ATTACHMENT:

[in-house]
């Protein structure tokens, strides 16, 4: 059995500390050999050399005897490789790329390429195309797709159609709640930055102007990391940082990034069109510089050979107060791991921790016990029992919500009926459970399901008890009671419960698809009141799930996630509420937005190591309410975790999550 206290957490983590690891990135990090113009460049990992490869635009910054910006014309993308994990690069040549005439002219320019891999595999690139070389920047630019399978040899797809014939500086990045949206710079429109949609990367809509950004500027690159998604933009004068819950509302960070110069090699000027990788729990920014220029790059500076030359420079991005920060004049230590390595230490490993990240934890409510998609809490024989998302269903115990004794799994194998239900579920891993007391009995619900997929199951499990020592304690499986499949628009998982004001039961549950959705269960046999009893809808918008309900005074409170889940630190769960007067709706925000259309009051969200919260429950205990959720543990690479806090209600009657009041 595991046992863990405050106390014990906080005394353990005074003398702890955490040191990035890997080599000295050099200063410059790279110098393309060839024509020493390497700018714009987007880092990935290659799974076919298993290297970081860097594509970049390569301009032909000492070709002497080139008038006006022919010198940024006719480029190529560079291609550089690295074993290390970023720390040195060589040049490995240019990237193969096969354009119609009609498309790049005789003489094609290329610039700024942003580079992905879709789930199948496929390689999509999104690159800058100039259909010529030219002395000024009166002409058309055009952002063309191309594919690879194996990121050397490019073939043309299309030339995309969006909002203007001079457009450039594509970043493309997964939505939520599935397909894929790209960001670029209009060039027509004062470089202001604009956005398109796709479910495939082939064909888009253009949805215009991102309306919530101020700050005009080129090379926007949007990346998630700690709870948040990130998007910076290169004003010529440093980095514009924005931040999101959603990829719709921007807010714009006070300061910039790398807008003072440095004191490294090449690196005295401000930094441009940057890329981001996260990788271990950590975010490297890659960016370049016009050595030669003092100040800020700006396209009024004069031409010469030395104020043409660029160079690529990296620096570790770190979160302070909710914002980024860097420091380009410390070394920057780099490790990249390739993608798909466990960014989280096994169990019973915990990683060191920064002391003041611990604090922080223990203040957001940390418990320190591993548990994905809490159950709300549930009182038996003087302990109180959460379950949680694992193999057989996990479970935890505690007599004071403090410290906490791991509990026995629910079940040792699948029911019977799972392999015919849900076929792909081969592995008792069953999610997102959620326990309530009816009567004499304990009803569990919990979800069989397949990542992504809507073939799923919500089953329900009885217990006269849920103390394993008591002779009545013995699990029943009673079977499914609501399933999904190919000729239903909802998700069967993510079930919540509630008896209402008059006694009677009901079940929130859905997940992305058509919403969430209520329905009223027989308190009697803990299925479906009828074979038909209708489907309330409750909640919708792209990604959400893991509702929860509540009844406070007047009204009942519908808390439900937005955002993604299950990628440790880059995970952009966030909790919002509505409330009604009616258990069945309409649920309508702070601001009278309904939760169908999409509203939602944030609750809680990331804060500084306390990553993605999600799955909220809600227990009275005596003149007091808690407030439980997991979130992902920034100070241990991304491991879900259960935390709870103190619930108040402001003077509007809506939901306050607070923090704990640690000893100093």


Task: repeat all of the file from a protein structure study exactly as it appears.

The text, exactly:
[in-house]
């Protein structure tokens, strides 16, 4: 059995500390050999050399005897490789790329390429195309797709159609709640930055102007990391940082990034069109510089050979107060791991921790016990029992919500009926459970399901008890009671419960698809009141799930996630509420937005190591309410975790999550 206290957490983590690891990135990090113009460049990992490869635009910054910006014309993308994990690069040549005439002219320019891999595999690139070389920047630019399978040899797809014939500086990045949206710079429109949609990367809509950004500027690159998604933009004068819950509302960070110069090699000027990788729990920014220029790059500076030359420079991005920060004049230590390595230490490993990240934890409510998609809490024989998302269903115990004794799994194998239900579920891993007391009995619900997929199951499990020592304690499986499949628009998982004001039961549950959705269960046999009893809808918008309900005074409170889940630190769960007067709706925000259309009051969200919260429950205990959720543990690479806090209600009657009041 595991046992863990405050106390014990906080005394353990005074003398702890955490040191990035890997080599000295050099200063410059790279110098393309060839024509020493390497700018714009987007880092990935290659799974076919298993290297970081860097594509970049390569301009032909000492070709002497080139008038006006022919010198940024006719480029190529560079291609550089690295074993290390970023720390040195060589040049490995240019990237193969096969354009119609009609498309790049005789003489094609290329610039700024942003580079992905879709789930199948496929390689999509999104690159800058100039259909010529030219002395000024009166002409058309055009952002063309191309594919690879194996990121050397490019073939043309299309030339995309969006909002203007001079457009450039594509970043493309997964939505939520599935397909894929790209960001670029209009060039027509004062470089202001604009956005398109796709479910495939082939064909888009253009949805215009991102309306919530101020700050005009080129090379926007949007990346998630700690709870948040990130998007910076290169004003010529440093980095514009924005931040999101959603990829719709921007807010714009006070300061910039790398807008003072440095004191490294090449690196005295401000930094441009940057890329981001996260990788271990950590975010490297890659960016370049016009050595030669003092100040800020700006396209009024004069031409010469030395104020043409660029160079690529990296620096570790770190979160302070909710914002980024860097420091380009410390070394920057780099490790990249390739993608798909466990960014989280096994169990019973915990990683060191920064002391003041611990604090922080223990203040957001940390418990320190591993548990994905809490159950709300549930009182038996003087302990109180959460379950949680694992193999057989996990479970935890505690007599004071403090410290906490791991509990026995629910079940040792699948029911019977799972392999015919849900076929792909081969592995008792069953999610997102959620326990309530009816009567004499304990009803569990919990979800069989397949990542992504809507073939799923919500089953329900009885217990006269849920103390394993008591002779009545013995699990029943009673079977499914609501399933999904190919000729239903909802998700069967993510079930919540509630008896209402008059006694009677009901079940929130859905997940992305058509919403969430209520329905009223027989308190009697803990299925479906009828074979038909209708489907309330409750909640919708792209990604959400893991509702929860509540009844406070007047009204009942519908808390439900937005955002993604299950990628440790880059995970952009966030909790919002509505409330009604009616258990069945309409649920309508702070601001009278309904939760169908999409509203939602944030609750809680990331804060500084306390990553993605999600799955909220809600227990009275005596003149007091808690407030439980997991979130992902920034100070241990991304491991879900259960935390709870103190619930108040402001003077509007809506939901306050607070923090704990640690000893100093």